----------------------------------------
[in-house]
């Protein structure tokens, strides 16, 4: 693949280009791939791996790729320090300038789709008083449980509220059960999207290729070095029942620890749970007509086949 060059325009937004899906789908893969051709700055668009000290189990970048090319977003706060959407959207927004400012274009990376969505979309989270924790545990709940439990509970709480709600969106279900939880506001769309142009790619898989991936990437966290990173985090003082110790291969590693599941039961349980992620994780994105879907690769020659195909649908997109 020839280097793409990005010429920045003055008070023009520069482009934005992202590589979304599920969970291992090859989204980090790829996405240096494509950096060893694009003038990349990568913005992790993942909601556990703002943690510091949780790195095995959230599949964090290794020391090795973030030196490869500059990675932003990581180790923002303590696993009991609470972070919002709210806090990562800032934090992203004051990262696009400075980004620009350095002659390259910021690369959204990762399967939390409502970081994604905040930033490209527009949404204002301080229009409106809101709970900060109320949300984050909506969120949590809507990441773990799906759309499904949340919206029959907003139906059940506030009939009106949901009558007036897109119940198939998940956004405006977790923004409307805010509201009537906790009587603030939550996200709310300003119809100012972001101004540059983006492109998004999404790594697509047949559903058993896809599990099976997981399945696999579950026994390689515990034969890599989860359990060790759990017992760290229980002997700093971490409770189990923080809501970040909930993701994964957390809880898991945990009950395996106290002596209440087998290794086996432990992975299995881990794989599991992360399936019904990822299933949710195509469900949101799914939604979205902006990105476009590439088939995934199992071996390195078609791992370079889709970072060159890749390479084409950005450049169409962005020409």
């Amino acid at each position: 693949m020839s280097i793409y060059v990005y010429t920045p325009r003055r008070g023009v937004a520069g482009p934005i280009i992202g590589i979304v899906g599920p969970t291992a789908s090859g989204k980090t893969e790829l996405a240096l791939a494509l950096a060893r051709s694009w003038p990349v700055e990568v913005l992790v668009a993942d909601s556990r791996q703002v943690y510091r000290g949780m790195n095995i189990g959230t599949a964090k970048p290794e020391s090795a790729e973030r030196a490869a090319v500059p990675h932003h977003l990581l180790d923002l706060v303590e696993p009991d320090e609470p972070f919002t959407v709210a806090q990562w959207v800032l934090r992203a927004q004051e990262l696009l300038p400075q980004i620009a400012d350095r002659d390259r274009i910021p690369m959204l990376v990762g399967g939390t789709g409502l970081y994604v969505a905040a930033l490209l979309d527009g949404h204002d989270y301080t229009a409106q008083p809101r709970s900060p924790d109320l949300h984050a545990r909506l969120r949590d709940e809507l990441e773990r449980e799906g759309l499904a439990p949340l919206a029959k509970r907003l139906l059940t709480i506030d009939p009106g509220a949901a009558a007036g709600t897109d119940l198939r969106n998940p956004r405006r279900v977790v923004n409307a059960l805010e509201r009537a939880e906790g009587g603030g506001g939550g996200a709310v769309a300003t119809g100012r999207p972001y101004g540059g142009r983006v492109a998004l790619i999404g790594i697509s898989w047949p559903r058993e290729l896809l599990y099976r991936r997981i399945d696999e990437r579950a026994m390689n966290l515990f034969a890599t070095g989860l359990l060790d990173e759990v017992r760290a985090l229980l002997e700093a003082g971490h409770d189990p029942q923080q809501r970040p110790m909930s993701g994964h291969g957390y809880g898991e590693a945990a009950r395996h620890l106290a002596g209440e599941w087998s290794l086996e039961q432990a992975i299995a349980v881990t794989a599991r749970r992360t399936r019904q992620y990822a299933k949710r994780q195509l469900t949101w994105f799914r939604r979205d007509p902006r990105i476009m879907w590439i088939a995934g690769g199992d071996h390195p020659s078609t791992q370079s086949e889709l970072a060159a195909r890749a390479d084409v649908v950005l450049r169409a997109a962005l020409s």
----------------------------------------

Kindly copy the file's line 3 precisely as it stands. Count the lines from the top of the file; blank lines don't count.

């Amino acid at each position: 693949m020839s280097i793409y060059v990005y010429t920045p325009r003055r008070g023009v937004a520069g482009p934005i280009i992202g590589i979304v899906g599920p969970t291992a789908s090859g989204k980090t893969e790829l996405a240096l791939a494509l950096a060893r051709s694009w003038p990349v700055e990568v913005l992790v668009a993942d909601s556990r791996q703002v943690y510091r000290g949780m790195n095995i189990g959230t599949a964090k970048p290794e020391s090795a790729e973030r030196a490869a090319v500059p990675h932003h977003l990581l180790d923002l706060v303590e696993p009991d320090e609470p972070f919002t959407v709210a806090q990562w959207v800032l934090r992203a927004q004051e990262l696009l300038p400075q980004i620009a400012d350095r002659d390259r274009i910021p690369m959204l990376v990762g399967g939390t789709g409502l970081y994604v969505a905040a930033l490209l979309d527009g949404h204002d989270y301080t229009a409106q008083p809101r709970s900060p924790d109320l949300h984050a545990r909506l969120r949590d709940e809507l990441e773990r449980e799906g759309l499904a439990p949340l919206a029959k509970r907003l139906l059940t709480i506030d009939p009106g509220a949901a009558a007036g709600t897109d119940l198939r969106n998940p956004r405006r279900v977790v923004n409307a059960l805010e509201r009537a939880e906790g009587g603030g506001g939550g996200a709310v769309a300003t119809g100012r999207p972001y101004g540059g142009r983006v492109a998004l790619i999404g790594i697509s898989w047949p559903r058993e290729l896809l599990y099976r991936r997981i399945d696999e990437r579950a026994m390689n966290l515990f034969a890599t070095g989860l359990l060790d990173e759990v017992r760290a985090l229980l002997e700093a003082g971490h409770d189990p029942q923080q809501r970040p110790m909930s993701g994964h291969g957390y809880g898991e590693a945990a009950r395996h620890l106290a002596g209440e599941w087998s290794l086996e039961q432990a992975i299995a349980v881990t794989a599991r749970r992360t399936r019904q992620y990822a299933k949710r994780q195509l469900t949101w994105f799914r939604r979205d007509p902006r990105i476009m879907w590439i088939a995934g690769g199992d071996h390195p020659s078609t791992q370079s086949e889709l970072a060159a195909r890749a390479d084409v649908v950005l450049r169409a997109a962005l020409s």